Canada: Insolvency And Environmental Liabilities

Last Updated: February 20 2015
Article by Matti Lemmens

Most Read Contributor in Canada, September 2016

Recent decisions in the Ontario courts have brought this issue to the forefront, which is salient during this time of economic uncertainty for the oil industry and its related environmental obligations. The courts have had to focus on balancing competing public interests: those of creditors and the general health and safety of the public when a debtor has an outstanding obligation to remediate its pollution. These decisions have emphasized that polluting debtors cannot escape liability because of insolvency protection; however, the treatment of remediation costs in insolvencies has effectively left remediation costs as an unsecured claim to be dealt with alongside other unsecured claims. Such a result has left the environmental regulatory authorities seeking to collect remediation costs elsewhere and issues regarding how wide of a net is cast in determining who is liable. Environmental legislation provides for those liabilities to be extended to management, and in the insolvency context, may result in a shift of liabilities from a polluting debtor to its management so as to protect creditors. Enforcing remediation costs against management provides a different avenue for regulatory authorities to collect, essentially providing a guarantee for those costs.

Newfoundland and Labrador v. AbitibiBowater Inc.1 ("AbitibiBowater") was the first time that the Supreme Court of Canada ("SCC") had an opportunity to consider the intersection between environmental and insolvency legislation. The Newfoundland government had issued remediation orders against several properties on which AbitibiBowater had conducted its operations. The issuearose as to the treatment of the remediation orders as provable claims in AbitibiBowater's insolvency proceedings.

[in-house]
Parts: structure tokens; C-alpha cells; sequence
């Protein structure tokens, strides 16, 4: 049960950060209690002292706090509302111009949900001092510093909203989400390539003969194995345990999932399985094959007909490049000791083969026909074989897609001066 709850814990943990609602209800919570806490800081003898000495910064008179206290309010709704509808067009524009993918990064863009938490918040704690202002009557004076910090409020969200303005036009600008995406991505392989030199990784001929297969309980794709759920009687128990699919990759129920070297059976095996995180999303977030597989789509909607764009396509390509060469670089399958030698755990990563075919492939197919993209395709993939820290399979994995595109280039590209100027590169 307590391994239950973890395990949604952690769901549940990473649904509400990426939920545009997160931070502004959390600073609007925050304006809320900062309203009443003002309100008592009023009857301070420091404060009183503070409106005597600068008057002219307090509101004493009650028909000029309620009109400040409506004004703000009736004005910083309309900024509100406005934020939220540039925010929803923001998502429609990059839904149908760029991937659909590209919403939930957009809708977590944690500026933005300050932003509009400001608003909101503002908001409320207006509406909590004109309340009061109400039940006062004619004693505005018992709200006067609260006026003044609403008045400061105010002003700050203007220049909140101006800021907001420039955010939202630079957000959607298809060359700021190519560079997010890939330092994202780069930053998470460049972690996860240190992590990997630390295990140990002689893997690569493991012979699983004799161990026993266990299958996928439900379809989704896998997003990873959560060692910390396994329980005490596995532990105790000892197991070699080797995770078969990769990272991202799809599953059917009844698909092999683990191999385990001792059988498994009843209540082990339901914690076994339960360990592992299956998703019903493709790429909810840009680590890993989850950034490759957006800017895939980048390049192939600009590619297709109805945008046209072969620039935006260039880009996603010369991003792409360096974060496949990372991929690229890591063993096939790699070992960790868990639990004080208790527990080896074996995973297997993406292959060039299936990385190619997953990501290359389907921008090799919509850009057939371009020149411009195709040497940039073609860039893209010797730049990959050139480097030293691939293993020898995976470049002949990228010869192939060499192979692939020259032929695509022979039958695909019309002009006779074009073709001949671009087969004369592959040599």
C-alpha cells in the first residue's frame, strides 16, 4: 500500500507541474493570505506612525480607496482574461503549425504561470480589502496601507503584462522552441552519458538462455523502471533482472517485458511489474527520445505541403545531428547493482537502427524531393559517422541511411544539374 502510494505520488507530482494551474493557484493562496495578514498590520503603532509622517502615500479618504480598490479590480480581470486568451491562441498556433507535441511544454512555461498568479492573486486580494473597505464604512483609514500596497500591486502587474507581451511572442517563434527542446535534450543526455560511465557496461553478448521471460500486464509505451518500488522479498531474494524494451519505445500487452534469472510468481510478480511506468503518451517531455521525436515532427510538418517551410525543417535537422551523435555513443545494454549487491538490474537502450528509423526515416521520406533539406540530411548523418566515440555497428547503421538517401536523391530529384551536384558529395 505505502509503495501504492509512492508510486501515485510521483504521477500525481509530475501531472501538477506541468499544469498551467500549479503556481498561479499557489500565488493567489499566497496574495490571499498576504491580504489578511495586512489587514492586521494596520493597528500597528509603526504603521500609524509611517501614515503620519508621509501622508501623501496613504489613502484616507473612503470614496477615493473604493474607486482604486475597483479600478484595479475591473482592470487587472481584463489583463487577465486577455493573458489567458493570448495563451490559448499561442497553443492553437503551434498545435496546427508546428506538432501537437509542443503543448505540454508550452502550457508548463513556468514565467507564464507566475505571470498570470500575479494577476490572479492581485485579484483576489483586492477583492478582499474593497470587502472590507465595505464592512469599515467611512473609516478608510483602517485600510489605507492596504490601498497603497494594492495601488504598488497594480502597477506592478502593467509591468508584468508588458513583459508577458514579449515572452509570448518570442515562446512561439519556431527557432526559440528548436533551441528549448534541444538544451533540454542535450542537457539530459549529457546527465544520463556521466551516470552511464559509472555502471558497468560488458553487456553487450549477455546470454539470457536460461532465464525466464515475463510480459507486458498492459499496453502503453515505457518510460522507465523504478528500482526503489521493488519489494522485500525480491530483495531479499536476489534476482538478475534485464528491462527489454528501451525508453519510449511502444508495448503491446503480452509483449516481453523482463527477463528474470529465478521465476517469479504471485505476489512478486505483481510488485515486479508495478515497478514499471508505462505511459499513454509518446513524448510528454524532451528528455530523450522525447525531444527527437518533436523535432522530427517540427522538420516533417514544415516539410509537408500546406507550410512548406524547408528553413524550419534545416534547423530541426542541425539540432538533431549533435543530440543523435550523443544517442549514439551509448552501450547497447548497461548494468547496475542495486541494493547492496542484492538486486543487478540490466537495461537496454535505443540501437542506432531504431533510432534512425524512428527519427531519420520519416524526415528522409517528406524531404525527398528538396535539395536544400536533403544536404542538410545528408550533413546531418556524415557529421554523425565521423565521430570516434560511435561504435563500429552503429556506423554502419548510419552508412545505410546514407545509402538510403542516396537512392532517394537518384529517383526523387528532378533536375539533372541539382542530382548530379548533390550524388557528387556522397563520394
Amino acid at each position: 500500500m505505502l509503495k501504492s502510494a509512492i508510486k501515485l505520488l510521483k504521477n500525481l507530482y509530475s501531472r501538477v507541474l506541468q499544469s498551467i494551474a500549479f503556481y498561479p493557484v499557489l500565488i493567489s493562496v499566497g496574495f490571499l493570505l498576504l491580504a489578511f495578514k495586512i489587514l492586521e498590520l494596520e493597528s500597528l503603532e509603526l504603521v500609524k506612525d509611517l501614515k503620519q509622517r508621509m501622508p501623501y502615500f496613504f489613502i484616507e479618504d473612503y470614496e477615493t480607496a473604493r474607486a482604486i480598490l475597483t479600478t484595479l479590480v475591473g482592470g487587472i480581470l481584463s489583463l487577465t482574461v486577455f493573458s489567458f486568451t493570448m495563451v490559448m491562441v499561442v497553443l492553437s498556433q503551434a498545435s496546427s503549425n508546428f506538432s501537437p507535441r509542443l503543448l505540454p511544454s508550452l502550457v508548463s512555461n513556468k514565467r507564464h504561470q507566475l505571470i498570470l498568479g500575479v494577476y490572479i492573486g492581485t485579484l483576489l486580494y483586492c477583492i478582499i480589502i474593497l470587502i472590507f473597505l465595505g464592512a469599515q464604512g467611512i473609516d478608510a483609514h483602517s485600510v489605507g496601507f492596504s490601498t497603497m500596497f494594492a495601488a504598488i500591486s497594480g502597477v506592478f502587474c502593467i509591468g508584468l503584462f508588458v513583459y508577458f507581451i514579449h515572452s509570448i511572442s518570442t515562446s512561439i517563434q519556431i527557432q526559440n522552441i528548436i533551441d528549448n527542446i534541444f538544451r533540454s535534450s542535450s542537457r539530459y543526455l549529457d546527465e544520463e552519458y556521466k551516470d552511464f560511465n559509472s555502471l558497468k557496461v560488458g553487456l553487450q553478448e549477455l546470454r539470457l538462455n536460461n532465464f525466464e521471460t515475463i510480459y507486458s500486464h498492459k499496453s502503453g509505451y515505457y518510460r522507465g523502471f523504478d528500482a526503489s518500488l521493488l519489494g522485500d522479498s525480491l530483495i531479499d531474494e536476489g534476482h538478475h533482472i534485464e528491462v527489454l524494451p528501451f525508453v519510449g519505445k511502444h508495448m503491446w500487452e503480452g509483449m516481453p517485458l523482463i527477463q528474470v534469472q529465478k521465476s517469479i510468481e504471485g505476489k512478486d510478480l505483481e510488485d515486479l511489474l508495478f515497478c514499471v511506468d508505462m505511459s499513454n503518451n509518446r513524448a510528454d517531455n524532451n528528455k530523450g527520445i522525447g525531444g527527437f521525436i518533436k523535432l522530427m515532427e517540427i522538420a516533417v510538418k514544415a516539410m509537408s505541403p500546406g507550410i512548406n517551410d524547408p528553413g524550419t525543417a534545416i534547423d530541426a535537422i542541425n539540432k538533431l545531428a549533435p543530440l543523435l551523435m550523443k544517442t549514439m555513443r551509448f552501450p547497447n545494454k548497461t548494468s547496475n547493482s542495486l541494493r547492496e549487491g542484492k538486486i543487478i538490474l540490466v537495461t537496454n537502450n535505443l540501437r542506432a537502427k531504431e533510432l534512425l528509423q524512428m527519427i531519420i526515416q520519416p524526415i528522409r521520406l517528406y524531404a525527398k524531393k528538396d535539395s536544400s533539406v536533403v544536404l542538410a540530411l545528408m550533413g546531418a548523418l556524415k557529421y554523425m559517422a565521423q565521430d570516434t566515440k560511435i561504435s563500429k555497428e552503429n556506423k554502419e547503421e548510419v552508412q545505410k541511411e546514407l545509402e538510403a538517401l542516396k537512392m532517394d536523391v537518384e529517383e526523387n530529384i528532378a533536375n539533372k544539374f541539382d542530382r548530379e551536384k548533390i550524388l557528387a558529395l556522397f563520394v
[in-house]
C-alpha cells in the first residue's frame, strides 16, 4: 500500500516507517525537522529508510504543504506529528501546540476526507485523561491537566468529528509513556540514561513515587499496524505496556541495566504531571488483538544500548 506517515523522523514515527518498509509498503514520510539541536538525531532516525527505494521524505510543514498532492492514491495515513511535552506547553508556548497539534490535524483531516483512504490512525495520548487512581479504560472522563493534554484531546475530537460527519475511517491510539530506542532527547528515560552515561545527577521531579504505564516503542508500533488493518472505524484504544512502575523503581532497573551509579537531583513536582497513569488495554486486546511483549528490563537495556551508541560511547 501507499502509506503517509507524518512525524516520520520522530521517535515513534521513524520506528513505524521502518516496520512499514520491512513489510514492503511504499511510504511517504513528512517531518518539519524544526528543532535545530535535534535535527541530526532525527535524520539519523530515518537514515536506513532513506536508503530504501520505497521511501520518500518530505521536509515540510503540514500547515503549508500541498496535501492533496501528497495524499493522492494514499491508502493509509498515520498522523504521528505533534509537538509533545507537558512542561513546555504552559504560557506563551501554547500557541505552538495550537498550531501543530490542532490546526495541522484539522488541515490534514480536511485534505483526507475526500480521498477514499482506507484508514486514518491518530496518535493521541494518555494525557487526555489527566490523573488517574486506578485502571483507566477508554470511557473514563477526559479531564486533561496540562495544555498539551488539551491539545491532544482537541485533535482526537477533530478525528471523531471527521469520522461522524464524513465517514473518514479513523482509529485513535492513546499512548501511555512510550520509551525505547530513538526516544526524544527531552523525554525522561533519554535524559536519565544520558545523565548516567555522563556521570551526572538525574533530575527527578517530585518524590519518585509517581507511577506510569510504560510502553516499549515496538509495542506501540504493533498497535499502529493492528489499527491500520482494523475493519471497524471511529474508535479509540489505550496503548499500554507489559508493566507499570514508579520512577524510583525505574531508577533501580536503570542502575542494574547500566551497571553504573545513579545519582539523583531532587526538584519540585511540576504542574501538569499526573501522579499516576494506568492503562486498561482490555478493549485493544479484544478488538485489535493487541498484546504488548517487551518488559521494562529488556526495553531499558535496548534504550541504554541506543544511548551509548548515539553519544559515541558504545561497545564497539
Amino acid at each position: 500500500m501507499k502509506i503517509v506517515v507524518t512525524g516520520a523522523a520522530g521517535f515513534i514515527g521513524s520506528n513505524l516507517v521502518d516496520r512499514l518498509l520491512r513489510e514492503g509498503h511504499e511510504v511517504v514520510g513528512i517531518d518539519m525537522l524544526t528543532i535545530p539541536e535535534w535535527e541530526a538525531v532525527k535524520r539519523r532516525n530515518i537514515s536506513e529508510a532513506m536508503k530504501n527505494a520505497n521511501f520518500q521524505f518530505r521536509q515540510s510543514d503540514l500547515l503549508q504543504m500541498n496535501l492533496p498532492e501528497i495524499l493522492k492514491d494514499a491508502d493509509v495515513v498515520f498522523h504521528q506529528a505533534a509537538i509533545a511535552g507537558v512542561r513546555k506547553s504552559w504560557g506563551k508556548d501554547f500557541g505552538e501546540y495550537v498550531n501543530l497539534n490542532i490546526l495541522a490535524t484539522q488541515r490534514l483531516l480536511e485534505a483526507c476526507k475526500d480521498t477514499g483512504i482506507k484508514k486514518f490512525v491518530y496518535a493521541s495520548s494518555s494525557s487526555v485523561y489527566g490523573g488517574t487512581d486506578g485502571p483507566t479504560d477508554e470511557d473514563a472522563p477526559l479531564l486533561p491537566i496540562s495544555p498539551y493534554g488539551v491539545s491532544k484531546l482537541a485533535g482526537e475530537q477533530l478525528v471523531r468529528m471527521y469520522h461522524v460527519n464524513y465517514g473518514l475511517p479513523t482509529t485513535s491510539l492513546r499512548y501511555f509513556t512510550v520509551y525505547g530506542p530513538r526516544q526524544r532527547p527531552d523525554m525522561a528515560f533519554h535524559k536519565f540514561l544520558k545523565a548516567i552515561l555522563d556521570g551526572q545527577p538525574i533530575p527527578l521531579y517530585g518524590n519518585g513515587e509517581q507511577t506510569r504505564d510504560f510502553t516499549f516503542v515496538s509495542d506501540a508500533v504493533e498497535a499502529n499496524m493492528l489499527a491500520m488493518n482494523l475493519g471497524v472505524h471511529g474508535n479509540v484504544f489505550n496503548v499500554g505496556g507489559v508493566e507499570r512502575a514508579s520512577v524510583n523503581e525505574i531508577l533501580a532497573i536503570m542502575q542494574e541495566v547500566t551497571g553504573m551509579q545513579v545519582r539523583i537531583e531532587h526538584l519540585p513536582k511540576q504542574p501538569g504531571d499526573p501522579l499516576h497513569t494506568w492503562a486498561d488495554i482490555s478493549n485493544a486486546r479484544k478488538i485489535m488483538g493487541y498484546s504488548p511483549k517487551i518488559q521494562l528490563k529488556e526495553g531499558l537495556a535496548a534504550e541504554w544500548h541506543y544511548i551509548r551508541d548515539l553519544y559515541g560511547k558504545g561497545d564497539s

The SCC ruled that in order to be considered a provable claim, a tri-partite test must be satisfied:

  • There must be a debt, liability or obligation owed to a creditor;
  • Under section 121 of the Bankruptcy and Insolvency Act,2 the debt, liability or obligation must be incurred before the debtor becomes bankrupt or insolvent (although Justice Deschamps speaking for the majority of the SCC noted that section 11.8(9) of the Companies' Creditors Arrangement Act 3 provides that a claim arises whether the damage may have arisen before or after the proceedings commenced);4 and
  • It must be possible to attach a monetary value to the debt, liability or obligation.5

As a result of the AbitibiBowater case determining that remediation orders are provable claims in insolvency proceedings, thereby receiving the same treatment as unsecured creditors, environmental regulatory bodies have been forced to seek other routes to reimburse remediation costs.